Widecombe History Group - The Dunstone Project


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Dunstone is a small hamlet on the outskirts of Widecombe Village, about half a mile from the village centre. It was originally a Saxon settlement.

Dunstone is mentioned in the Domesday book, when the manor was handed over to Ralph de Pomeroy. (Please see Devon Domesday Book.) At this time it was known as DUNESTANETUNA. We are digging into the origin of this name. It may of course refer to the ’tun’ or farm of Dunestan or Dunstan, which is a Saxon name. See here for some variations on this.

Dunstone is in the Domesday Book because it was an estate at the time the Book was compiled. Widecombe is not mentioned, probably because it was not an estate as such and therefore not covered by the Book, which concentrated on estates.

It is sobering to think that people have lived in this hamlet, perhaps where the present houses are located (some of which are medieval longhouses), for over a thousand years.

For another version of the stories below, dating from the 1860’s. please see John Webber’s Poem.

The ’Dun Stone’

The Dun Stone - 1920 (117760 bytes)This is a photograph of the last time the tithes were collected on the Dun Stone, click on it for a larger version.

The cast are, possibly:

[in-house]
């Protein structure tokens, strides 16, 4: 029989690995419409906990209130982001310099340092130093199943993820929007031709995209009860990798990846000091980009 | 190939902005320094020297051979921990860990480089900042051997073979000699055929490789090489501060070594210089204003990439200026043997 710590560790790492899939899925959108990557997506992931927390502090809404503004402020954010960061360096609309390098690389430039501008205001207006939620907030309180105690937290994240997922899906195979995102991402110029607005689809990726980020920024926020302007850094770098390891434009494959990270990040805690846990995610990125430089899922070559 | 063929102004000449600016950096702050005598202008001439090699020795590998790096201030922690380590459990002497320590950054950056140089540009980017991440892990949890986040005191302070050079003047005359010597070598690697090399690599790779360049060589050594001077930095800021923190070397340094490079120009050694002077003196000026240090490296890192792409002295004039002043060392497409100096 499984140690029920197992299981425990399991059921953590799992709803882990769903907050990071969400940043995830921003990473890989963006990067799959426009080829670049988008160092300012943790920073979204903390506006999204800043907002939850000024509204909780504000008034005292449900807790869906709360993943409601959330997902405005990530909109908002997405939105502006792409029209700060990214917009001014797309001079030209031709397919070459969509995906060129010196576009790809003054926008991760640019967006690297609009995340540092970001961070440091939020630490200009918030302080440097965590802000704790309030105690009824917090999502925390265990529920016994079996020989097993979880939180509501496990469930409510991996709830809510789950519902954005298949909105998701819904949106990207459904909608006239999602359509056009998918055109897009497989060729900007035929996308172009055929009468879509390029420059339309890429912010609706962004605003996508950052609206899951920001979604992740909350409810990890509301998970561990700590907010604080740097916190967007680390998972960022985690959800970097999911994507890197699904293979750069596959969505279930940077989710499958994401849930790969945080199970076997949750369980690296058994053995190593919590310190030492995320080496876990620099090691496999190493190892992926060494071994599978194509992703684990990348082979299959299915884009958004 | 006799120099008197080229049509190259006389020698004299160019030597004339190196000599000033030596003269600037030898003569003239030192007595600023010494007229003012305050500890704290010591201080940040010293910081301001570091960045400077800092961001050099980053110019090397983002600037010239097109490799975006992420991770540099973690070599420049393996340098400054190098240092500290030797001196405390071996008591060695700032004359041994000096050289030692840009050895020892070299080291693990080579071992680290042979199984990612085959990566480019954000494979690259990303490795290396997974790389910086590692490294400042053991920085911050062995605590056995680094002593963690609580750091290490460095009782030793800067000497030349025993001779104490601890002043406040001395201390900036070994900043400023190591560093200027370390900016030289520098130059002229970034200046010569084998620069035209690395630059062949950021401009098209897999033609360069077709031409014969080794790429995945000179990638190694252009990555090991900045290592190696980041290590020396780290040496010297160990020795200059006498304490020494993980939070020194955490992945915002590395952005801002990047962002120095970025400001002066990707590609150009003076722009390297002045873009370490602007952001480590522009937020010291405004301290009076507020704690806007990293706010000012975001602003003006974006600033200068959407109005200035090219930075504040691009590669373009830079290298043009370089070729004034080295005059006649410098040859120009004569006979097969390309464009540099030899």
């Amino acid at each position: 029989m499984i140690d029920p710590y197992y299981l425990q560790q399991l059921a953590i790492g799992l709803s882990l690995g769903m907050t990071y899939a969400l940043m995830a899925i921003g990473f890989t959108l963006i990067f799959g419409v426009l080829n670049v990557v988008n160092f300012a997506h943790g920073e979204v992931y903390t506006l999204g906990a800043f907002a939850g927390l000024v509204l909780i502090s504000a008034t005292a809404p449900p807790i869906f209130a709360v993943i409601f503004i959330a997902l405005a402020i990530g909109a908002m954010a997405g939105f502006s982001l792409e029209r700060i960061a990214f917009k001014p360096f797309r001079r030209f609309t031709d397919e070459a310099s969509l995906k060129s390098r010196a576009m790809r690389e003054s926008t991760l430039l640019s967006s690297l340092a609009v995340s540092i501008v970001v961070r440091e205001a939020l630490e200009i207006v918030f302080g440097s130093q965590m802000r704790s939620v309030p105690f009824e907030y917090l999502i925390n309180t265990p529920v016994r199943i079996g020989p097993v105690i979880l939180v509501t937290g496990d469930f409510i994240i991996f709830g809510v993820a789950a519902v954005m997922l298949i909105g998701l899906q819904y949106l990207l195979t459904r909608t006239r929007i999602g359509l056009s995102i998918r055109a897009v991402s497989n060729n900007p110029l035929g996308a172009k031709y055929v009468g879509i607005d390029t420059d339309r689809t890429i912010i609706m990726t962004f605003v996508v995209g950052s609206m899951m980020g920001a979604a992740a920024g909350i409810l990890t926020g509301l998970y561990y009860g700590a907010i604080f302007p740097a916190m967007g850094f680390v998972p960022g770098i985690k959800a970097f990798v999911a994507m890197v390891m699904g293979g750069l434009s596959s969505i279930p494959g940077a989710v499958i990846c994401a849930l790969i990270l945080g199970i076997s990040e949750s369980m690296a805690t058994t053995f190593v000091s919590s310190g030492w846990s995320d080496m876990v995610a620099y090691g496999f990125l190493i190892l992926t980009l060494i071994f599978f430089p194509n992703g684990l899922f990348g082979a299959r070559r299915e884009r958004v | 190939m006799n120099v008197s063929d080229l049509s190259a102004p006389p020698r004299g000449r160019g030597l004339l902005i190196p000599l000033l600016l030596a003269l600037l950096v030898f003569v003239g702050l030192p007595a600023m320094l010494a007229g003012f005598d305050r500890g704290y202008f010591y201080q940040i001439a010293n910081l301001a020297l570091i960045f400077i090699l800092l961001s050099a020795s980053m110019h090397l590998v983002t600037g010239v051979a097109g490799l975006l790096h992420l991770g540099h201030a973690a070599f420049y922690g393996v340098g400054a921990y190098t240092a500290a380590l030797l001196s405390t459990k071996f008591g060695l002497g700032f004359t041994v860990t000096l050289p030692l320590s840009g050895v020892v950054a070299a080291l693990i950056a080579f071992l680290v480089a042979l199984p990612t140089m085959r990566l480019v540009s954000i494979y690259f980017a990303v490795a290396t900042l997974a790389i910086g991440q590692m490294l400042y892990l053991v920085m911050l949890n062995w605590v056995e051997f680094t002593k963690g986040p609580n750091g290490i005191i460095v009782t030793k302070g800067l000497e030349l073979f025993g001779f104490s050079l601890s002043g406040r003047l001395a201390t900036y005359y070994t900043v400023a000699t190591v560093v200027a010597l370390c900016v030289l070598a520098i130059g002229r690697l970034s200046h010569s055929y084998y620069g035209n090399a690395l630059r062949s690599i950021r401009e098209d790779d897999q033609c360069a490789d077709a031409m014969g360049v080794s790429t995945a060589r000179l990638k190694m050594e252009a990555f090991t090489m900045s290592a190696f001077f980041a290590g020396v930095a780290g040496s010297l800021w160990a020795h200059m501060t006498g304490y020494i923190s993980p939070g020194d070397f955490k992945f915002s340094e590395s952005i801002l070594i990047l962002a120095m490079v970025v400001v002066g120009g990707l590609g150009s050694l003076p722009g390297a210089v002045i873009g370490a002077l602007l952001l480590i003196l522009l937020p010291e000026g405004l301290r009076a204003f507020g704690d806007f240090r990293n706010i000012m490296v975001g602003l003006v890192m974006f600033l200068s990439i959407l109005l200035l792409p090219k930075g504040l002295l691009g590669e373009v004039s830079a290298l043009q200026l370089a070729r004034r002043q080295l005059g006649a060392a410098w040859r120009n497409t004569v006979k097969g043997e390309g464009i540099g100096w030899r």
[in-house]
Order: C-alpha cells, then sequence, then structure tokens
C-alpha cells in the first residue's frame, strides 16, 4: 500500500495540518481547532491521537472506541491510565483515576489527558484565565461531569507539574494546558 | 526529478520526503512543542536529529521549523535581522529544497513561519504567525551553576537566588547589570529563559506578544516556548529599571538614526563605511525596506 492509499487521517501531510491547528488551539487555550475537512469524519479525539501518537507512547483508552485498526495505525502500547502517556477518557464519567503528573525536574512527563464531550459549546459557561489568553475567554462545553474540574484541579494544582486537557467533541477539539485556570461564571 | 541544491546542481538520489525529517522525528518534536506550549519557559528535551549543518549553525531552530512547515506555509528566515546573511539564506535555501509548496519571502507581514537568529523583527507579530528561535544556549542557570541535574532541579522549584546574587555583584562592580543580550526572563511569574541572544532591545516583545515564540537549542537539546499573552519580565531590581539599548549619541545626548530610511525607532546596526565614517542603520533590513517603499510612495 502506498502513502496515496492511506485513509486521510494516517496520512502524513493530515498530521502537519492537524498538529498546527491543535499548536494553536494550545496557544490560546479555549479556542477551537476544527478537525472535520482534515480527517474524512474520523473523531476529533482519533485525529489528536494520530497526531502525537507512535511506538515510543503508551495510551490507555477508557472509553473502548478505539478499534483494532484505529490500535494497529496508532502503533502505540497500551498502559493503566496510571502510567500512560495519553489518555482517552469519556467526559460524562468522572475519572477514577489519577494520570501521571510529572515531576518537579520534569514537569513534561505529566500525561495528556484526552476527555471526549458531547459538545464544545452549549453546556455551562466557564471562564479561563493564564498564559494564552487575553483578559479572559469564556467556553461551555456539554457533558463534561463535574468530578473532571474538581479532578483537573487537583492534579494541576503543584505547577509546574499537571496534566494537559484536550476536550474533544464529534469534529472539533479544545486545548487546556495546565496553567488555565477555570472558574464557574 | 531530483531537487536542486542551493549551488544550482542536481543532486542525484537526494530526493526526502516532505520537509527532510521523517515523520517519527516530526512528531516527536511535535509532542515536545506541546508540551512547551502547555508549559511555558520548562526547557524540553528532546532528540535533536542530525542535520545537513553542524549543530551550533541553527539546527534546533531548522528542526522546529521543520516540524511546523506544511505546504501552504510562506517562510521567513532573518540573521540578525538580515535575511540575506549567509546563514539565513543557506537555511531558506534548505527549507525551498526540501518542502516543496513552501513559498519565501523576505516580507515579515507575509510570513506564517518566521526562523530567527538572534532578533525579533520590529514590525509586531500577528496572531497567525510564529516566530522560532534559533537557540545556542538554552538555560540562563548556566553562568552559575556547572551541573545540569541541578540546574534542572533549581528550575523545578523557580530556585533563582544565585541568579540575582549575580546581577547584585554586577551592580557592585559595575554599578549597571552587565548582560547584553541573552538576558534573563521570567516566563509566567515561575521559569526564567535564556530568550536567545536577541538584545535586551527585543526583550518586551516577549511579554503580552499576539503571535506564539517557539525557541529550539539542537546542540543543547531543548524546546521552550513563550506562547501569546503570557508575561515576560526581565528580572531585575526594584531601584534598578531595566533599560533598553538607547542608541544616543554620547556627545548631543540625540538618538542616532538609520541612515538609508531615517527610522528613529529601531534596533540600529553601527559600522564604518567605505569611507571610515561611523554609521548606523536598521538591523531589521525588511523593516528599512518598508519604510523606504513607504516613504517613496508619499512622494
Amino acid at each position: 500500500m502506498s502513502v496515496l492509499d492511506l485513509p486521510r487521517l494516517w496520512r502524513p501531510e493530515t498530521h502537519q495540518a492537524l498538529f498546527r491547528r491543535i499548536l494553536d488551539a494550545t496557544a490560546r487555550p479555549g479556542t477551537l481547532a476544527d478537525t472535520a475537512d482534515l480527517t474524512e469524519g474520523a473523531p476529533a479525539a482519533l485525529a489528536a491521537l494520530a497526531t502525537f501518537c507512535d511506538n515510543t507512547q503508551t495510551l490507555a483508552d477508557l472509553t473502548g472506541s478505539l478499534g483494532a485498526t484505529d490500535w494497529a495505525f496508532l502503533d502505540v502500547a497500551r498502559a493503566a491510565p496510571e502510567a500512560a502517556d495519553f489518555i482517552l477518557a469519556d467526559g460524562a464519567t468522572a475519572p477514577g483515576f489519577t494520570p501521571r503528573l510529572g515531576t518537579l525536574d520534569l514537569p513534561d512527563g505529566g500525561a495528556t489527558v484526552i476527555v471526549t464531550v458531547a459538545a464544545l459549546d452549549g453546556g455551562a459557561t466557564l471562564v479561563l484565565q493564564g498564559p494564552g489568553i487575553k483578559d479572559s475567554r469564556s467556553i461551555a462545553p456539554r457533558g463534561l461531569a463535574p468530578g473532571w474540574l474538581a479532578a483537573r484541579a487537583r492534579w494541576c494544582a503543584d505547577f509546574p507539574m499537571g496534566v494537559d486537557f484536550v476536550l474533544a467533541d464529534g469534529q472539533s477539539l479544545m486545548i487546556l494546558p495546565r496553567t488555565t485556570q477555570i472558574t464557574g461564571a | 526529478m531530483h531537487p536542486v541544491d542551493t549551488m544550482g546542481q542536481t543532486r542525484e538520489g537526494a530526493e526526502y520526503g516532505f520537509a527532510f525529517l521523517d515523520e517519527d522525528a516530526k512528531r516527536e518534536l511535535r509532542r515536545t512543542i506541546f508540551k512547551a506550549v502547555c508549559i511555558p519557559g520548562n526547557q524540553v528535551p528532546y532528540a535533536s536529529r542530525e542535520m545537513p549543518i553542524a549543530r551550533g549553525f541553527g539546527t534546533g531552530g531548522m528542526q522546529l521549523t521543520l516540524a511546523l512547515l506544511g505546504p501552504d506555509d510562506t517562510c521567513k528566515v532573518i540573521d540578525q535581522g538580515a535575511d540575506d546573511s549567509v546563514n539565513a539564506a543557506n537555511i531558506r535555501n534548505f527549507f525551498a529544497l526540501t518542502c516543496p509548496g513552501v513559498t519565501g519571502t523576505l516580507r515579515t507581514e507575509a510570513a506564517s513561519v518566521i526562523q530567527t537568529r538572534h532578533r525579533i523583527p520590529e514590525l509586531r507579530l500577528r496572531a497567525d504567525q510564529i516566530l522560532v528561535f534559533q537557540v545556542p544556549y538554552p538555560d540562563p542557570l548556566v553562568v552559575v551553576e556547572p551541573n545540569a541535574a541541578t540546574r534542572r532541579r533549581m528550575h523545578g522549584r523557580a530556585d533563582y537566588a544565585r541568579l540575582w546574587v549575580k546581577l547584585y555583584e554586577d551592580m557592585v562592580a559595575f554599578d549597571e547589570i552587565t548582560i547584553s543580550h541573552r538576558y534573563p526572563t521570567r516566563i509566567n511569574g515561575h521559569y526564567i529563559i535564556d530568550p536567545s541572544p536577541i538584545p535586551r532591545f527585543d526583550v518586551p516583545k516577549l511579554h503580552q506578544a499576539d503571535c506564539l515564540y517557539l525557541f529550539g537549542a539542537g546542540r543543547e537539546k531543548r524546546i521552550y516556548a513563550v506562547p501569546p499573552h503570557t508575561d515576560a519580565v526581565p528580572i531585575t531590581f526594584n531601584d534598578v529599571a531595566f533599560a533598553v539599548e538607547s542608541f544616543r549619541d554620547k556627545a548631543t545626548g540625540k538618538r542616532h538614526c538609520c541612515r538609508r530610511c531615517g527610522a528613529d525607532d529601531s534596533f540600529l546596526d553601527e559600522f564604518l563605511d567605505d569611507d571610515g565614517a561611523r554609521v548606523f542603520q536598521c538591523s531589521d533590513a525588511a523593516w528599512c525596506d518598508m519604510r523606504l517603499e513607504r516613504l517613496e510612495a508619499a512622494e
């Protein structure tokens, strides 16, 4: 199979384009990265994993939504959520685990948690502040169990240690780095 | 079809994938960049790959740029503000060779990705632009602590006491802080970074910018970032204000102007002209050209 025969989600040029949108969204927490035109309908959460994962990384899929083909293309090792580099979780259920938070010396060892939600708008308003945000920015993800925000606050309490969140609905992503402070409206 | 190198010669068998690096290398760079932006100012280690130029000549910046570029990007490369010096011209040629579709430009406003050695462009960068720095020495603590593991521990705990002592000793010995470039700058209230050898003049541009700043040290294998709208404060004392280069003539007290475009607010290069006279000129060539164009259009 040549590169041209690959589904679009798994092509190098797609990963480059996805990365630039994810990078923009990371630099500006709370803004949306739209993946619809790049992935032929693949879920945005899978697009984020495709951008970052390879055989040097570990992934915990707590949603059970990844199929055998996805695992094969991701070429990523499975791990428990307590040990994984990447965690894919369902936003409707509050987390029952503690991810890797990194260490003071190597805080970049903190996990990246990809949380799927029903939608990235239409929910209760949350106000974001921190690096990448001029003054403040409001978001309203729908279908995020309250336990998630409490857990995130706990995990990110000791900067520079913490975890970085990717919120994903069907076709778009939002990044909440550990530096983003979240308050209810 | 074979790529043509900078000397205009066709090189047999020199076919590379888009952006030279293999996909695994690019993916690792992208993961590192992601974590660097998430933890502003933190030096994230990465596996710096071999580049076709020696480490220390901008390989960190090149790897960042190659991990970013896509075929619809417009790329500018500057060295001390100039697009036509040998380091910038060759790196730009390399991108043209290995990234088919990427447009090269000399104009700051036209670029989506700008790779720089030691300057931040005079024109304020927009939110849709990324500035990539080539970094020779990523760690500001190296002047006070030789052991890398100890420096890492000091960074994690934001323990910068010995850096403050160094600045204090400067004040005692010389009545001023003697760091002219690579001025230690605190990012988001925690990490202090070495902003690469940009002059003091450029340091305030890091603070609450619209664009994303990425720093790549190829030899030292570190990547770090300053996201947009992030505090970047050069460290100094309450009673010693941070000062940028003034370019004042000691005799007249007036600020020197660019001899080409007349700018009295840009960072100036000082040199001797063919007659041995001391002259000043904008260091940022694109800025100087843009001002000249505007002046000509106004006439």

• Mr Sawdye, Agent, later of Sawdye and Harris
  • Arthur Hern of Venton
  • and one other, so far unidentified.

and the date is sometime in the 1920’s apparently.

The Dun Stone - today (96001 bytes)This is a picture of the same scene today. It is virtually the same apart from the absence of the large tree (and the people, of course).

The stone is said to have indentations on the top, ’cups’ or ’basins’, into which the monies handed over as tithes were placed.

Dunstone Cross

The story of the Dunstone Cross is also worth recounting.

In the 1860’s, the then vicar decided he would like the Dunstone Cross in his garden and so it was removed from its site in Dunstone (who is to argue with the Deity??).

In the 1980’s Mary Hamlyn wanted to do something to be remembered by and it was suggested that returning the Dunstone Cross to its original position would be a worthwhile memento (she lived in Dunstone). The negotiations with the incumbent vicar were completed and the arrangements made to reinstate the cross.

This is a picture of the cross as it appears today.Dunstone cross (116181 bytes)

We are trying to locate a picture of the reinstatement ceremony and will post it here when available.

Several of the houses in Dunstone are described in Jenny Sanders book on Devon Longhouses.

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The information on this page was last modified on December 17 2016 20:32:38.


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